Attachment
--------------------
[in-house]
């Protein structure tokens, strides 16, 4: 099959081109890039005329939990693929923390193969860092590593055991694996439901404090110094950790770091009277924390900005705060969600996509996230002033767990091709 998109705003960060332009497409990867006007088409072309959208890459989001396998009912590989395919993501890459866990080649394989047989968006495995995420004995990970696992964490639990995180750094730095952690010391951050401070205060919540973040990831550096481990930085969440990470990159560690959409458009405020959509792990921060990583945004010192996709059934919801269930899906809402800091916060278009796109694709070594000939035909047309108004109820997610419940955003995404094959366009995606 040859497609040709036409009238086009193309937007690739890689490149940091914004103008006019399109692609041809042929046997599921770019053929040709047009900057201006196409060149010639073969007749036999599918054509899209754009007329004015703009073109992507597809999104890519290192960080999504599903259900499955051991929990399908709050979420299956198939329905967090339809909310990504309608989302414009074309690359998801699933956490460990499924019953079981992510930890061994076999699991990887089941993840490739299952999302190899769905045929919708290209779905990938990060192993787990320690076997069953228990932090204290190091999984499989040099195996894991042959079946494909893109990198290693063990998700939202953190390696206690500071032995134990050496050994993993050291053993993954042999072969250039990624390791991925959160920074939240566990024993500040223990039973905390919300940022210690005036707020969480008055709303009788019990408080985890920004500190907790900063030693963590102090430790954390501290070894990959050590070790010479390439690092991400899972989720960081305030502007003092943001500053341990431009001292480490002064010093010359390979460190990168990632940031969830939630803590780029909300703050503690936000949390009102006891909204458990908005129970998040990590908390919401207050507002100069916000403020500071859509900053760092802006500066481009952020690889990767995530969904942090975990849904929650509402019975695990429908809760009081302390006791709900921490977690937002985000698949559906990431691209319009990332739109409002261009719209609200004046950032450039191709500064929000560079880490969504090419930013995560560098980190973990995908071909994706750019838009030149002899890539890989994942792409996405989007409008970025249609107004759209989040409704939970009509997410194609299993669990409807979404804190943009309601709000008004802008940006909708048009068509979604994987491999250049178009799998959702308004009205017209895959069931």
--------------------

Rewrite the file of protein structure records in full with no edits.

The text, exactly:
[in-house]
């Protein structure tokens, strides 16, 4: 099959081109890039005329939990693929923390193969860092590593055991694996439901404090110094950790770091009277924390900005705060969600996509996230002033767990091709 998109705003960060332009497409990867006007088409072309959208890459989001396998009912590989395919993501890459866990080649394989047989968006495995995420004995990970696992964490639990995180750094730095952690010391951050401070205060919540973040990831550096481990930085969440990470990159560690959409458009405020959509792990921060990583945004010192996709059934919801269930899906809402800091916060278009796109694709070594000939035909047309108004109820997610419940955003995404094959366009995606 040859497609040709036409009238086009193309937007690739890689490149940091914004103008006019399109692609041809042929046997599921770019053929040709047009900057201006196409060149010639073969007749036999599918054509899209754009007329004015703009073109992507597809999104890519290192960080999504599903259900499955051991929990399908709050979420299956198939329905967090339809909310990504309608989302414009074309690359998801699933956490460990499924019953079981992510930890061994076999699991990887089941993840490739299952999302190899769905045929919708290209779905990938990060192993787990320690076997069953228990932090204290190091999984499989040099195996894991042959079946494909893109990198290693063990998700939202953190390696206690500071032995134990050496050994993993050291053993993954042999072969250039990624390791991925959160920074939240566990024993500040223990039973905390919300940022210690005036707020969480008055709303009788019990408080985890920004500190907790900063030693963590102090430790954390501290070894990959050590070790010479390439690092991400899972989720960081305030502007003092943001500053341990431009001292480490002064010093010359390979460190990168990632940031969830939630803590780029909300703050503690936000949390009102006891909204458990908005129970998040990590908390919401207050507002100069916000403020500071859509900053760092802006500066481009952020690889990767995530969904942090975990849904929650509402019975695990429908809760009081302390006791709900921490977690937002985000698949559906990431691209319009990332739109409002261009719209609200004046950032450039191709500064929000560079880490969504090419930013995560560098980190973990995908071909994706750019838009030149002899890539890989994942792409996405989007409008970025249609107004759209989040409704939970009509997410194609299993669990409807979404804190943009309601709000008004802008940006909708048009068509979604994987491999250049178009799998959702308004009205017209895959069931």